"She took charge of us," Rautenberg said. "We had to get gowns and suits fitted. She'd say, 'Run off the stage quick because Vaughn's going to ask for a curtain call.' But we were ready for the challenge."

There were flubs. Once, Rautenberg and another Moonmaid were backstage playing cards when they heard a song intro onstage, where they were supposed to be.

"We were so apologetic," she said. "It never happened again, and Vaughn forgave us."

Being in the national spotlight meant a life constantly on the move.

"You learned to be organized, to carry your necessities, to not worry about getting your clothes clean if you couldn't," Rautenberg recalled. "You learned to make the best of it. You would be so tired that you could fall asleep on the makeup table. The buses were drafty, and you were at the mercy of wherever you stopped for the bathroom."

Still in their late teens, they lugged their own bags full of cumbersome costumes and cowboy boots on and off the bus. Musical equipment rode in a separate truck, while Monroe flew his own private plane.

Occasional flat tires prompted impromptu picnics or penny-pitching sessions against a curb, but it was one day in 1948 that stands out: The Moonmaids and band members were half-asleep en route to a show in West Virginia when someone shouted, "There's smoke coming out of the floor!"

The driver pulled over and they scurried off the flaming bus, grabbing whatever was closest at hand. "I took my bag, but left my cashmere coat," Rautenberg lamented. "We just stood on the side of the road, watching it burn."

By 1950, the "Texas girls" had tired of the constant touring, and besides, they'd promised their parents they'd return to finish school.

In her early 20s, Rautenberg returned to Denton to finish her studies and met her future husband, Bill Rautenberg, on a blind date. They married in July 1951, and he enjoyed a 30-year career as a Dr Pepper executive while she found gigs doing commercial and radio station identification jingles, just happy to sing again.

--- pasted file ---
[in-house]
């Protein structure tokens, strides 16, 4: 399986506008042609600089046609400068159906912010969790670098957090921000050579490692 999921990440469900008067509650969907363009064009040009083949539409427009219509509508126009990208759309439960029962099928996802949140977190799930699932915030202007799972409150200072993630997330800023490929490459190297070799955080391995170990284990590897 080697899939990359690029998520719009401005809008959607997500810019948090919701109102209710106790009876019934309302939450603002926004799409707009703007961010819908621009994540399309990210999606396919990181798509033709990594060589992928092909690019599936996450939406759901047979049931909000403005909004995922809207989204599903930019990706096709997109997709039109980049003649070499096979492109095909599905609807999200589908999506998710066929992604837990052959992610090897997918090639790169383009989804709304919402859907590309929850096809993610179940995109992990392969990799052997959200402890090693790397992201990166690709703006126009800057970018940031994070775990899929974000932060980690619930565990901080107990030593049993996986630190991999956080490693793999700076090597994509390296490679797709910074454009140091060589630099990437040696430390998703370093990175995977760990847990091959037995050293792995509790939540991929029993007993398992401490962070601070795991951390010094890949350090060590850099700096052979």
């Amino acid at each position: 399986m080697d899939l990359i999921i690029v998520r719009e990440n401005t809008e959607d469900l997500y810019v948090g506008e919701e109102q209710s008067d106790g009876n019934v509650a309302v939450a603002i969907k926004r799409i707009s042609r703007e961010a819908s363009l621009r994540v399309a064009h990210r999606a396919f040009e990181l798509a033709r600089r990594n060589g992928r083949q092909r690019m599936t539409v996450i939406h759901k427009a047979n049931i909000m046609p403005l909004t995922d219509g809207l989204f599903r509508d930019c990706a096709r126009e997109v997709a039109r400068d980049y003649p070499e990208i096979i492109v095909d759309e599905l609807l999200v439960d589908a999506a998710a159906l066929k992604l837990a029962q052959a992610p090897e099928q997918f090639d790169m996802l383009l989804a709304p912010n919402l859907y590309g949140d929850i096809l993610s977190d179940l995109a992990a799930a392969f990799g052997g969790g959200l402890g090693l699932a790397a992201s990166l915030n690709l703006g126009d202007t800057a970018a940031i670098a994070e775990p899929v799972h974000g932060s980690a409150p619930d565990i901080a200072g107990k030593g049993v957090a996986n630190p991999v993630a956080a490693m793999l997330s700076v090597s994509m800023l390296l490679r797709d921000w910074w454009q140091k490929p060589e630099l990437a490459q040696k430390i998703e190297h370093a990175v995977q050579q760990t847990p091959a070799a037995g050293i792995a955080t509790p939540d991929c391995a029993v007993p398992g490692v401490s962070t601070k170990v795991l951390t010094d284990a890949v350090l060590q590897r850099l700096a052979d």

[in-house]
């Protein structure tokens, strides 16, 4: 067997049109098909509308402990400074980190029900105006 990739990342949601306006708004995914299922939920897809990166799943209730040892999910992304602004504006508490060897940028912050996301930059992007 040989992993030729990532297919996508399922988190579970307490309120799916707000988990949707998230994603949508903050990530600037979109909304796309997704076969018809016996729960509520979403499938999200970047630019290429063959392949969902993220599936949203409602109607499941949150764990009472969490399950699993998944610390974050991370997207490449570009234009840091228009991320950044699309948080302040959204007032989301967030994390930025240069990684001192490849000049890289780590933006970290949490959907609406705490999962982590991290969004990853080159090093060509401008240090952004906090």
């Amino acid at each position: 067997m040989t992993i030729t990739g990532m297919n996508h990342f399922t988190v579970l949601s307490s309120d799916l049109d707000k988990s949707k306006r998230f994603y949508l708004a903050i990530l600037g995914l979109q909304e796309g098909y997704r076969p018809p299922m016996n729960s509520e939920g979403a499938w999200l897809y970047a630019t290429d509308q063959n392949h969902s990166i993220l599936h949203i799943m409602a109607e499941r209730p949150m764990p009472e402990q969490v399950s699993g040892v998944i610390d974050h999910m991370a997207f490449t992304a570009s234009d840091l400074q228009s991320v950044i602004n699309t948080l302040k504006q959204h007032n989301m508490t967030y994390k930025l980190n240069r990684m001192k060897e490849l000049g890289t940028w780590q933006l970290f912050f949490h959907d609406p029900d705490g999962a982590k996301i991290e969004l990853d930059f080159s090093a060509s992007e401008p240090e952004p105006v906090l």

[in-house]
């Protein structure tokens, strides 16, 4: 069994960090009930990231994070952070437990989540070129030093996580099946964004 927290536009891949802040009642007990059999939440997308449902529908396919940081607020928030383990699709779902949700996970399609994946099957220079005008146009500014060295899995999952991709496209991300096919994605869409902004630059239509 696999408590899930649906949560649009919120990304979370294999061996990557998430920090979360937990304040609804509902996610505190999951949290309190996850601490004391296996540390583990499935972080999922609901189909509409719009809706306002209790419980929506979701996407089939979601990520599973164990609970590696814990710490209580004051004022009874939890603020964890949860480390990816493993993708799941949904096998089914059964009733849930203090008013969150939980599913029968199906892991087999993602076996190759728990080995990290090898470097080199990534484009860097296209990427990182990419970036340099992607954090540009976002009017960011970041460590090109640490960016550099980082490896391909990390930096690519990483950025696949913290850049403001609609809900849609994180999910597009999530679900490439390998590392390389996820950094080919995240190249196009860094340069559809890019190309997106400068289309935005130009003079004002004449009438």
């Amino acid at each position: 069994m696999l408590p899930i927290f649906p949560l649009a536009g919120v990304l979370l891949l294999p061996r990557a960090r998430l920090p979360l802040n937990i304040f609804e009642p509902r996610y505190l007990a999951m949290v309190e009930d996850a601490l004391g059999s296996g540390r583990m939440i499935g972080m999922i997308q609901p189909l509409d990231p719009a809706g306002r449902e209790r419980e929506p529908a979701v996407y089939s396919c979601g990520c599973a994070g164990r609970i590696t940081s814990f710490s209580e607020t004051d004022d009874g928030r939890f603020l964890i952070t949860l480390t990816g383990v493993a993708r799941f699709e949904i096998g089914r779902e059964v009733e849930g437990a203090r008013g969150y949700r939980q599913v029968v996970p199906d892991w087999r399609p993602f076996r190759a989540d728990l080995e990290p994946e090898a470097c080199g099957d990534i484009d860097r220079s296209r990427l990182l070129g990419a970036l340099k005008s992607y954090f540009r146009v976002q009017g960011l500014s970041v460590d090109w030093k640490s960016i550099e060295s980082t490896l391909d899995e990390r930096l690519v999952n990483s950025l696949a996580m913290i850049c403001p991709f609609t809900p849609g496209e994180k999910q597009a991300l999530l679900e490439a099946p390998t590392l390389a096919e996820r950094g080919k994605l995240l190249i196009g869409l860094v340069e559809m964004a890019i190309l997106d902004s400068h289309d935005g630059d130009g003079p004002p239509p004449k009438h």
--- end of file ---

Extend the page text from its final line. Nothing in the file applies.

Fellow Moonmaids followed similar paths, and as years passed some periodically reunited for benefits and other shows. "We sang in nursing homes, Rotary Clubs, anybody who wanted to hear us," Rautenberg said.

These days, only two other Moonmaids remain — Thomas, who lives in Dallas, and June Bratone, who'd joined after one original member left and now lives in College Station. Rautenberg sees them only occasionally.

Her husband died in 2004, and she's been a beloved member of the Mustang Creek community since early last year.

"Tinker radiates happiness everywhere she goes," said Candy Jiwa, the community's executive director.

Rautenberg's fingers are barely strong enough to forge a solid guitar chord anymore, the calluses of regular friction long gone. But that doesn't stop her from periodically doing what brings her joy. One morning, she retrieved her instrument and played one of her old favorites: "Try to Remember," from the musical The Fantasticks.

Try to remember when life was so tender

When dreams were kept beside your pillow.

Try to remember when life was so tender

When love was an ember about to billow.

Afterward, seeing the scrapbooks spread on the table, a facility staff member told her, "It's an honor to meet you."

Rautenberg smiled.

"I'm just a normal person, like anybody else," she said. "I'm old. But I had a fun career."